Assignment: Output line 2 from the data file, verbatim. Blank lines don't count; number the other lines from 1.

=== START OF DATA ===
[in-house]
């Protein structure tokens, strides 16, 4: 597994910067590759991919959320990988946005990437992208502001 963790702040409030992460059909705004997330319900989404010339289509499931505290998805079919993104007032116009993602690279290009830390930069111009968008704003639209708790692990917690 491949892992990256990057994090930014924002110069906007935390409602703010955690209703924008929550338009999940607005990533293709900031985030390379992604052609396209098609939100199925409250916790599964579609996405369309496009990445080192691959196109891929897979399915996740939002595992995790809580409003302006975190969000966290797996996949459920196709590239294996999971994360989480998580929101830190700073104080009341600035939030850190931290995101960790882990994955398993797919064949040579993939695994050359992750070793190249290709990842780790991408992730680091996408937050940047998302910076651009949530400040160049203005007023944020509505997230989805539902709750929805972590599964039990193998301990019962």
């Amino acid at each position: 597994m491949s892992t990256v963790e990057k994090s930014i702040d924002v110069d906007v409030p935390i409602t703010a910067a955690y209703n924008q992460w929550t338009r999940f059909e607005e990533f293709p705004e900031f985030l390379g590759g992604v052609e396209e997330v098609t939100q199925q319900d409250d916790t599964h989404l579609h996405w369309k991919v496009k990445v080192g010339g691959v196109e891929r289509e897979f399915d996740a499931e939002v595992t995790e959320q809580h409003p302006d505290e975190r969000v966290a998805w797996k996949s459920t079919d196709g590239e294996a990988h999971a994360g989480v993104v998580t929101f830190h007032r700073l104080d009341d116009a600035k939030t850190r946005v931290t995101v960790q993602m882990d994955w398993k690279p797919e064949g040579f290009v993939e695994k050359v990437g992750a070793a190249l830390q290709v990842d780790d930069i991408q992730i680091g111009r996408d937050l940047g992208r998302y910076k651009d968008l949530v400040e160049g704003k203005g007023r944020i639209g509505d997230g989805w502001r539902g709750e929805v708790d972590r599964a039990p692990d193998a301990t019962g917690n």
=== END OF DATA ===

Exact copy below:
């Protein structure tokens, strides 16, 4: 597994910067590759991919959320990988946005990437992208502001 963790702040409030992460059909705004997330319900989404010339289509499931505290998805079919993104007032116009993602690279290009830390930069111009968008704003639209708790692990917690 491949892992990256990057994090930014924002110069906007935390409602703010955690209703924008929550338009999940607005990533293709900031985030390379992604052609396209098609939100199925409250916790599964579609996405369309496009990445080192691959196109891929897979399915996740939002595992995790809580409003302006975190969000966290797996996949459920196709590239294996999971994360989480998580929101830190700073104080009341600035939030850190931290995101960790882990994955398993797919064949040579993939695994050359992750070793190249290709990842780790991408992730680091996408937050940047998302910076651009949530400040160049203005007023944020509505997230989805539902709750929805972590599964039990193998301990019962």